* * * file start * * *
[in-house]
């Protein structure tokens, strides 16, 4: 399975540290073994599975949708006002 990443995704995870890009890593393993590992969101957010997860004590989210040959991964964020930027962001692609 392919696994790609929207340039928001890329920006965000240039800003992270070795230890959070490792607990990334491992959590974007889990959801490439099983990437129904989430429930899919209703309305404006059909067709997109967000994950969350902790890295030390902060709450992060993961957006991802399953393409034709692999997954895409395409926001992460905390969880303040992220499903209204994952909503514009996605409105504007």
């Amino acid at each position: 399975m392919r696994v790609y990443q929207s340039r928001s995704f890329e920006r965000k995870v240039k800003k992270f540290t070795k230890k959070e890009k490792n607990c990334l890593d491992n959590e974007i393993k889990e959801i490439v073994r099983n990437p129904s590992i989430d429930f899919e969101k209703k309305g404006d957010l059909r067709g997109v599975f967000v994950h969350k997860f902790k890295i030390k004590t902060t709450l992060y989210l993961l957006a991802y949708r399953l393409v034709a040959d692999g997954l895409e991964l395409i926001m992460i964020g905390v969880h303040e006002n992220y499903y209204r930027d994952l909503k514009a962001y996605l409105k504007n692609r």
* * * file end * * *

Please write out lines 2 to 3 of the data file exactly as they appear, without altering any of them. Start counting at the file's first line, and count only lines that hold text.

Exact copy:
């Protein structure tokens, strides 16, 4: 399975540290073994599975949708006002 990443995704995870890009890593393993590992969101957010997860004590989210040959991964964020930027962001692609 392919696994790609929207340039928001890329920006965000240039800003992270070795230890959070490792607990990334491992959590974007889990959801490439099983990437129904989430429930899919209703309305404006059909067709997109967000994950969350902790890295030390902060709450992060993961957006991802399953393409034709692999997954895409395409926001992460905390969880303040992220499903209204994952909503514009996605409105504007």
């Amino acid at each position: 399975m392919r696994v790609y990443q929207s340039r928001s995704f890329e920006r965000k995870v240039k800003k992270f540290t070795k230890k959070e890009k490792n607990c990334l890593d491992n959590e974007i393993k889990e959801i490439v073994r099983n990437p129904s590992i989430d429930f899919e969101k209703k309305g404006d957010l059909r067709g997109v599975f967000v994950h969350k997860f902790k890295i030390k004590t902060t709450l992060y989210l993961l957006a991802y949708r399953l393409v034709a040959d692999g997954l895409e991964l395409i926001m992460i964020g905390v969880h303040e006002n992220y499903y209204r930027d994952l909503k514009a962001y996605l409105k504007n692609r």